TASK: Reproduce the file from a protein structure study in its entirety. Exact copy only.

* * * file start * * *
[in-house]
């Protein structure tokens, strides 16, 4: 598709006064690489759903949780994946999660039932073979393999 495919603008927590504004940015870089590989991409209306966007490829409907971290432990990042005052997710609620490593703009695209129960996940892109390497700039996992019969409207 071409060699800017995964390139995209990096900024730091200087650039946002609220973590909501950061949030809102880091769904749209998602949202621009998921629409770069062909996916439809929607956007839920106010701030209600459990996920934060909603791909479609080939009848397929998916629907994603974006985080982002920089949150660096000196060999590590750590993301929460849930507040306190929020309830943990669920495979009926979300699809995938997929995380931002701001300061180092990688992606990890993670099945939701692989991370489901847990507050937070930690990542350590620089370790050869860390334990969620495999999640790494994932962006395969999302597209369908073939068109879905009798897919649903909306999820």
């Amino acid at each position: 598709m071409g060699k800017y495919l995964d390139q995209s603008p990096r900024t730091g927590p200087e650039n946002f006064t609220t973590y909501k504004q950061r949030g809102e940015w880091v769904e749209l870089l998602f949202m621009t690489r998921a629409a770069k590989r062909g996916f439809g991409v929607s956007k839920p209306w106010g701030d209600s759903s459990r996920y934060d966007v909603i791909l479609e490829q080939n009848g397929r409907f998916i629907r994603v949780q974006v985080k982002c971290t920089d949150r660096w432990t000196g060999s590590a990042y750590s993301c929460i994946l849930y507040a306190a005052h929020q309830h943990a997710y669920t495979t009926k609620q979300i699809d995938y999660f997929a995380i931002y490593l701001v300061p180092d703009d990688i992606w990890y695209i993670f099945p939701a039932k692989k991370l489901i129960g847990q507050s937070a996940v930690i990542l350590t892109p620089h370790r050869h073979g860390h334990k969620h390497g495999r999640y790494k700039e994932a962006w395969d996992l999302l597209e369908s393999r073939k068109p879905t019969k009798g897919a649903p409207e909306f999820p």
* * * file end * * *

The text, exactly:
[in-house]
């Protein structure tokens, strides 16, 4: 598709006064690489759903949780994946999660039932073979393999 495919603008927590504004940015870089590989991409209306966007490829409907971290432990990042005052997710609620490593703009695209129960996940892109390497700039996992019969409207 071409060699800017995964390139995209990096900024730091200087650039946002609220973590909501950061949030809102880091769904749209998602949202621009998921629409770069062909996916439809929607956007839920106010701030209600459990996920934060909603791909479609080939009848397929998916629907994603974006985080982002920089949150660096000196060999590590750590993301929460849930507040306190929020309830943990669920495979009926979300699809995938997929995380931002701001300061180092990688992606990890993670099945939701692989991370489901847990507050937070930690990542350590620089370790050869860390334990969620495999999640790494994932962006395969999302597209369908073939068109879905009798897919649903909306999820």
């Amino acid at each position: 598709m071409g060699k800017y495919l995964d390139q995209s603008p990096r900024t730091g927590p200087e650039n946002f006064t609220t973590y909501k504004q950061r949030g809102e940015w880091v769904e749209l870089l998602f949202m621009t690489r998921a629409a770069k590989r062909g996916f439809g991409v929607s956007k839920p209306w106010g701030d209600s759903s459990r996920y934060d966007v909603i791909l479609e490829q080939n009848g397929r409907f998916i629907r994603v949780q974006v985080k982002c971290t920089d949150r660096w432990t000196g060999s590590a990042y750590s993301c929460i994946l849930y507040a306190a005052h929020q309830h943990a997710y669920t495979t009926k609620q979300i699809d995938y999660f997929a995380i931002y490593l701001v300061p180092d703009d990688i992606w990890y695209i993670f099945p939701a039932k692989k991370l489901i129960g847990q507050s937070a996940v930690i990542l350590t892109p620089h370790r050869h073979g860390h334990k969620h390497g495999r999640y790494k700039e994932a962006w395969d996992l999302l597209e369908s393999r073939k068109p879905t019969k009798g897919a649903p409207e909306f999820p």